An Argentine Navy salvage vessel is working with a remotely operated vehicle to inspect the hull of the shrimp trawler Repunte, which sank in a storm about 35 nm off of the port of Rawson, Argentina on June 17. Seven men remain missing ten days after the vessel went down, and the SAR effort continues.
Three crew members were found dead and two were rescued near the site of the sinking. SAR forces also recovered debris, empty life rafts and life vests nearby. Humberto Haunau, head of the naval prefecture in Comodoro Rivadiva, told newspaper El Dia that based on the evidence at the scene, any remaining survivors were not able to board the Repunte's rafts.
The two known survivors were identified as Julio Guaymas, 39, who was lifted from the water by a SAR helicopter; and Lucas Trillo, 35, who was rescued by a good samaritan fishing vessel.
Newspaper Los Andes reports that dozens of relatives and friends of the missing organized a protest march through the port of Mar Del Plata to demand answers from the shipowner and from the maritime authorities. The port's head of the maritime prefecture, Gustavo Campanini, said that the authorities have no record of irregularities aboard the Repunte before she went down.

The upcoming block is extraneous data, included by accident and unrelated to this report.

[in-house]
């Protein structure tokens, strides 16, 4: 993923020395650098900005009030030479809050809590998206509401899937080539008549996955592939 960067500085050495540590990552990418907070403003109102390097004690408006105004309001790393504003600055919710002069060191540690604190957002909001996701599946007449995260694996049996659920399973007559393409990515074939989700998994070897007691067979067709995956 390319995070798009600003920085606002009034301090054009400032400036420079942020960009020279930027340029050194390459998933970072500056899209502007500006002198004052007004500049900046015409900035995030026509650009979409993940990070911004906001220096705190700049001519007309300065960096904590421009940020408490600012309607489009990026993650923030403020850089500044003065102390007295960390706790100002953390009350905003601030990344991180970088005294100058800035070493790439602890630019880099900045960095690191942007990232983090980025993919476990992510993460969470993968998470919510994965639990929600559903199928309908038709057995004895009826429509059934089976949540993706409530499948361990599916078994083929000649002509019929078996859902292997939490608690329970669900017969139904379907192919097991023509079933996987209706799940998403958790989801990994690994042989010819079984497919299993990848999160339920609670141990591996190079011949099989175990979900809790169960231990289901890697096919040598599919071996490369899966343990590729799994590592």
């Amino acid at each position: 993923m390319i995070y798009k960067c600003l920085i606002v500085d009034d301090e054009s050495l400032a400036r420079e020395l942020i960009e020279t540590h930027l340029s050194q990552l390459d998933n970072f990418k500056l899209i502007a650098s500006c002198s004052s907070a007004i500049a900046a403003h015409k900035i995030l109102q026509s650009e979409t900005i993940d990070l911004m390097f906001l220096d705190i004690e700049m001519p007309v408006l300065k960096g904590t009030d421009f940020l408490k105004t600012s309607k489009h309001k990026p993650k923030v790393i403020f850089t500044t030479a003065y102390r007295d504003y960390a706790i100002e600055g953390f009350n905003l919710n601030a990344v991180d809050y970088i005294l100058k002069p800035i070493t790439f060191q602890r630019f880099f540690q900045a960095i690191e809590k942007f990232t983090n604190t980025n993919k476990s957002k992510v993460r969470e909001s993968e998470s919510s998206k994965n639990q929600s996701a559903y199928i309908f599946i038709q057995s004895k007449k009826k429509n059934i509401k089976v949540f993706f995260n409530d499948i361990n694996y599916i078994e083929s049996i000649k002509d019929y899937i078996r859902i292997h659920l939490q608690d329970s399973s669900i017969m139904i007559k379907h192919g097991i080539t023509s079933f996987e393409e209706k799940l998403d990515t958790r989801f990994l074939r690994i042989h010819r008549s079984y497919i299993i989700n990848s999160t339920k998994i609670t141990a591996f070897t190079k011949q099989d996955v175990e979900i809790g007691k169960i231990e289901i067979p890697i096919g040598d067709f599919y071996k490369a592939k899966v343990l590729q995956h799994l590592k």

In a statement, the Argentine Union of Naval Workers (Mar del Plata branch) contended that the state of the nation's fishing fleet was largely to blame for the sinking. "We have a fleet that, on average, is between 30 and 40 years old. This is a fundamental aggravating factor of the situation in which urgent action must be taken," the union wrote. "We are responsible for denouncing the current state of the fishing fleet and proposing solutions to a problem that directly affects the safety of thousands of workers."
The leftist Workers Party (Partido Obrero en el Frente de Izquierda) went further, alleging that the Repunte had been laid up for years and that her owner had obtained fishing permits through corrupt means.